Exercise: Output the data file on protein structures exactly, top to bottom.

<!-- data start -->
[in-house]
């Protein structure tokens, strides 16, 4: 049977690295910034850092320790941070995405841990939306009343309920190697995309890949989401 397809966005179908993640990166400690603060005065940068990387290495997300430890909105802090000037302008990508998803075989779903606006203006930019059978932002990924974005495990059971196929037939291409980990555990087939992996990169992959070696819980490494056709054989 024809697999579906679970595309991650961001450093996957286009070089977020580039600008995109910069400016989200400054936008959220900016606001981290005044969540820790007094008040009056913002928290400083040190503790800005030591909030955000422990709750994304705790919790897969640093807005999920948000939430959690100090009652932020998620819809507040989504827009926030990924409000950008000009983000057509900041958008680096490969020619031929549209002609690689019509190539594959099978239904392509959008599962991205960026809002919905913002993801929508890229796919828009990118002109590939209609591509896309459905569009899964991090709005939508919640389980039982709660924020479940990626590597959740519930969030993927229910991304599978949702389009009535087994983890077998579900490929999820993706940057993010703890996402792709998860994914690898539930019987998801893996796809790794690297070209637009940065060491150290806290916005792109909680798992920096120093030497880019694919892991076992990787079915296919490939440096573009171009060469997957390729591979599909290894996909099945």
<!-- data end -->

[in-house]
């Protein structure tokens, strides 16, 4: 049977690295910034850092320790941070995405841990939306009343309920190697995309890949989401 397809966005179908993640990166400690603060005065940068990387290495997300430890909105802090000037302008990508998803075989779903606006203006930019059978932002990924974005495990059971196929037939291409980990555990087939992996990169992959070696819980490494056709054989 024809697999579906679970595309991650961001450093996957286009070089977020580039600008995109910069400016989200400054936008959220900016606001981290005044969540820790007094008040009056913002928290400083040190503790800005030591909030955000422990709750994304705790919790897969640093807005999920948000939430959690100090009652932020998620819809507040989504827009926030990924409000950008000009983000057509900041958008680096490969020619031929549209002609690689019509190539594959099978239904392509959008599962991205960026809002919905913002993801929508890229796919828009990118002109590939209609591509896309459905569009899964991090709005939508919640389980039982709660924020479940990626590597959740519930969030993927229910991304599978949702389009009535087994983890077998579900490929999820993706940057993010703890996402792709998860994914690898539930019987998801893996796809790794690297070209637009940065060491150290806290916005792109909680798992920096120093030497880019694919892991076992990787079915296919490939440096573009171009060469997957390729591979599909290894996909099945």